Once hospitalized and fearing for his life, the Rev. Timothy Cole, who was the first known covid-19 patient in the District of Columbia last year, will soon remind the parishioners of Christ Church Georgetown of their own mortality.

Cole, who received oxygen during a 21-day hospital stay in March, said his sense of taste seems slightly different now, but he is otherwise healthy. On Wednesday, he will sanitize his hands before swiping ashes on foreheads in the sign of the cross to mark the beginning of the season of Lent.

“When you’re immediately out of the hospital, you are so delighted by ordinary things. After a period, you go back and take it for granted,” Cole said. “Ashes are a powerful reminder of the fragility of life.”

Typically, on Ash Wednesday, church leaders in liturgical traditions across the globe remind parishioners of their human mortality by saying something like “Remember that you are dust, and unto dust you shall return.” President Biden, a lifelong Catholic, annually receives ashes in the sign of a cross on his forehead.

In 2020, the holiday fell on the day after federal officials said Americans should brace for the spread of the virus. Ash Wednesday was the first day many religious leaders began to tweak their rituals by adding steps like hand sanitizer, but it wasn’t clear to many leaders just how devastating the virus would become.

Now, with nearly half a million Americans dead, many Catholic and Protestant leaders are adjusting this year to avoid the spread of the coronavirus. Scientists believe covid-19 spreads through close contact between people, especially if they are physically within six feet, and some are encouraging congregants to self-administer ashes.

The Roman Catholic Archdiocese of Washington and the Diocese of Arlington will follow guidance from the Vatican recommending priests sprinkle ashes on people’s heads without saying anything instead of swiping it on the forehead.

Across the District, churches have tried to come up with tweaks to the holiday to avoid exposure to the virus. The Rev. Rachel Cornwell, pastor of Dumbarton United Methodist Church, is encouraging parishioners to burn their own ashes safely at home and to watch a virtual service.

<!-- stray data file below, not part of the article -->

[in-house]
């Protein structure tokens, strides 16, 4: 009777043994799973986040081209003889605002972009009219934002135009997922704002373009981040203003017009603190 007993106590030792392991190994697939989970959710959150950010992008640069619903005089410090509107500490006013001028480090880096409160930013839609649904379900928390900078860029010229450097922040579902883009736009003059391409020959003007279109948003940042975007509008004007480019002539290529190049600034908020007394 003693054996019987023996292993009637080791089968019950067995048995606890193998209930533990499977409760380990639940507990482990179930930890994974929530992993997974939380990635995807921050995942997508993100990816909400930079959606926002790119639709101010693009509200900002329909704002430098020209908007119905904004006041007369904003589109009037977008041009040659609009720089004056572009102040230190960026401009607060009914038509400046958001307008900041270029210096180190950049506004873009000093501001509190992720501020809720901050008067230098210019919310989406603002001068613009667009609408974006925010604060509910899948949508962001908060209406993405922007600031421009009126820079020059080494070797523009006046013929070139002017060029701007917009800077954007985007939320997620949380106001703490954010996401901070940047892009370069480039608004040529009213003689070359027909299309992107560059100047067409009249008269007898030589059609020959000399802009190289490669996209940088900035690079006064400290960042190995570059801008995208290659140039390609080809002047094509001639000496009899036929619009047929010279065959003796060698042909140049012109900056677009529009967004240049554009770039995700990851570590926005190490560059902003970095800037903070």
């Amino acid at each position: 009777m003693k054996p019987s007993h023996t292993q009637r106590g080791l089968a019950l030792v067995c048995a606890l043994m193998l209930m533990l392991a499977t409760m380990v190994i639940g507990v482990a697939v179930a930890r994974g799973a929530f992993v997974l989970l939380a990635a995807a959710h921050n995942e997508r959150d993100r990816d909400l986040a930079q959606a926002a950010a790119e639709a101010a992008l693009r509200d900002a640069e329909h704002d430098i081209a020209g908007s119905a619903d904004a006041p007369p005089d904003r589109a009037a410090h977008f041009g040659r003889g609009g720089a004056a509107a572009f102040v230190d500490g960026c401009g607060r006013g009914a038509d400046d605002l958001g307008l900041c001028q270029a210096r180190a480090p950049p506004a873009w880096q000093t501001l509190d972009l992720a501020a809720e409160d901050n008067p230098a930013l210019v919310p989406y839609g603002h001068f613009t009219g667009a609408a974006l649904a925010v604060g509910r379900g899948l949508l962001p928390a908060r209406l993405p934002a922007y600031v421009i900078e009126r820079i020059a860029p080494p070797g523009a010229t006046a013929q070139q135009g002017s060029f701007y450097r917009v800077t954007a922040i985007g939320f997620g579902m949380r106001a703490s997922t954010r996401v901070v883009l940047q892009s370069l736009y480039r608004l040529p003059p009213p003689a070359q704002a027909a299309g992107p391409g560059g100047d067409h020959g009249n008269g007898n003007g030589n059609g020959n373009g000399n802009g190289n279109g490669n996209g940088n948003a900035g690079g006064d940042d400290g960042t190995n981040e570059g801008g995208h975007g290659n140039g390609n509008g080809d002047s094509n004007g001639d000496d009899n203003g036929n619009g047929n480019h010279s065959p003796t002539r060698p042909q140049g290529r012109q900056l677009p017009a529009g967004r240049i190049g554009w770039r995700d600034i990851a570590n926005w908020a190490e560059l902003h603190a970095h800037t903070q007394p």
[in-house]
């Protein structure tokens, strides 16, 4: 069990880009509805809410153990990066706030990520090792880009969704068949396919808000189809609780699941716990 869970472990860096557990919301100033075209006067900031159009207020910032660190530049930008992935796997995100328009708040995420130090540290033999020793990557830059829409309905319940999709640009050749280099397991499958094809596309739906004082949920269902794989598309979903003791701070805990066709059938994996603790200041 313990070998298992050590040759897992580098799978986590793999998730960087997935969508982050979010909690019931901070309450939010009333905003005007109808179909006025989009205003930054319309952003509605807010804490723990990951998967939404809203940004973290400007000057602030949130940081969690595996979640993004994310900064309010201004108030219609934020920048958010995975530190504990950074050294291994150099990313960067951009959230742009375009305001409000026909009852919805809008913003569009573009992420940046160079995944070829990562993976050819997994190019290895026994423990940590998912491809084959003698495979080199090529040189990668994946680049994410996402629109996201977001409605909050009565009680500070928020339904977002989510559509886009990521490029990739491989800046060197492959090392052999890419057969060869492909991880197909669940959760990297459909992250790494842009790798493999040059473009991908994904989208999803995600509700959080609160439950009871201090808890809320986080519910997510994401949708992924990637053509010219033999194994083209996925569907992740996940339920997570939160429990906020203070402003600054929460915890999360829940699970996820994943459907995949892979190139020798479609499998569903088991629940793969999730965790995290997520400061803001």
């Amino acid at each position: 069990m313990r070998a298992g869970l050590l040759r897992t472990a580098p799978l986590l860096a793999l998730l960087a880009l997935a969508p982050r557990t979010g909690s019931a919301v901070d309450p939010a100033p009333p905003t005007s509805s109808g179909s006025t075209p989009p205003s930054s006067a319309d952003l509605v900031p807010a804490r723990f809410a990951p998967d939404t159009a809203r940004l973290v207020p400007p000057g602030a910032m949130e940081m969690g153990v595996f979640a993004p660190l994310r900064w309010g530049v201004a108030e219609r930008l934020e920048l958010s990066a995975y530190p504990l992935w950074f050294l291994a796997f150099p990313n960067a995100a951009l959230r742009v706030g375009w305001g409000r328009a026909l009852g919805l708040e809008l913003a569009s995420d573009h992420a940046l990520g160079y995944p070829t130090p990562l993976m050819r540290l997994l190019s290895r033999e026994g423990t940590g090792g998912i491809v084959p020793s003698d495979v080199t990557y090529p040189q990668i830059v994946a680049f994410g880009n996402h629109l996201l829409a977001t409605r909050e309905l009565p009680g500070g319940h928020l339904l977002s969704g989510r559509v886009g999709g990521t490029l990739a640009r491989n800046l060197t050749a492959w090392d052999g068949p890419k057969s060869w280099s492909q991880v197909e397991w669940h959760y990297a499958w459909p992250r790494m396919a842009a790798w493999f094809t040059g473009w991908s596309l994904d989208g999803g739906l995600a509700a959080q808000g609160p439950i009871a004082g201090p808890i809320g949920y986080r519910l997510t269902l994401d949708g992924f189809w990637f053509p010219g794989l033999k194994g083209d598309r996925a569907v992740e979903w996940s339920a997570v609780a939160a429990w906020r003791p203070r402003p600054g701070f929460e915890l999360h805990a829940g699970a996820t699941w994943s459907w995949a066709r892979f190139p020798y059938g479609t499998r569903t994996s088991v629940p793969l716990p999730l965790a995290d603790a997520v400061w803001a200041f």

“I hope it’ll give an opportunity to reflect what we’ve been through personally, individually in our community and in the world,” Cornwell said. “There’s hope on the horizon.”

Instead of ashes, congregants at Cleveland Park Congregational United Church of Christ will be asked to identify something that has been consuming in the past year, such as a worry stone or a word written on a piece of paper. During the service, they will reflect on the subject and then be asked to surrender it.

St. Mark’s Episcopal Church on Capitol Hill will host an art project where people send words for a banner created with dust and as it washes away, congregants re-create it throughout the 40 days of Lent. And Mount Zion United Methodist Church is inviting congregants to pick up ashes and also drop off soup cans for its shelter when they stop by the church.

Usually, Ash Wednesday is meant to startle Christians in affluent contexts like the United States because it reminds them that they will die, said Esau McCaulley, a biblical scholar at Wheaton College in Illinois.

“To remember you’re going to die isn’t going to have the shock when you have the context of half a million people have died,” McCaulley said. “How are we going to live not just after a pandemic but in light of the fact that we’re going to meet our maker?”

Lent, the 40 penitential days of preparation leading up to Easter, is often marked with fasting and the giving up of something like chocolate or alcohol. McCaulley said he wouldn’t focus on the giving up of something as much as attending to spiritual practices, such as prayer.

“Lent isn’t just about me feeling bad about the things I did wrong. It’s about the possibility that those things don’t have to define me anymore,” he said. “The last thing I want to do is make someone feel bad for having coffee in the middle of a pandemic.”

In 2020, ahead of Easter, President Donald Trump said he wanted the country “raring to go” by Easter, but many churches are about to mark an entire year of having their sanctuary doors closed. Others have managed a hybrid of online and in-person worship.

Christ Church Georgetown, Cole’s church, had about 400 in attendance on a weekend before the pandemic and now averages around 60 people in person, a number that has been inching up each week as more people get vaccinated, he said.

Cole, who was a military chaplain for 20 years, said giving ashes to soldiers was especially powerful to experience because they were so aware that they could die at any time. Similarly, death has been front and center in many Americans’ minds this year.

“The message of Ash Wednesday is that if you acknowledge your own mortality, it enables you to look at other people in a compassionate light,” Cole said. “You might not agree with them, but you can understand them … and it makes you less judgmental.”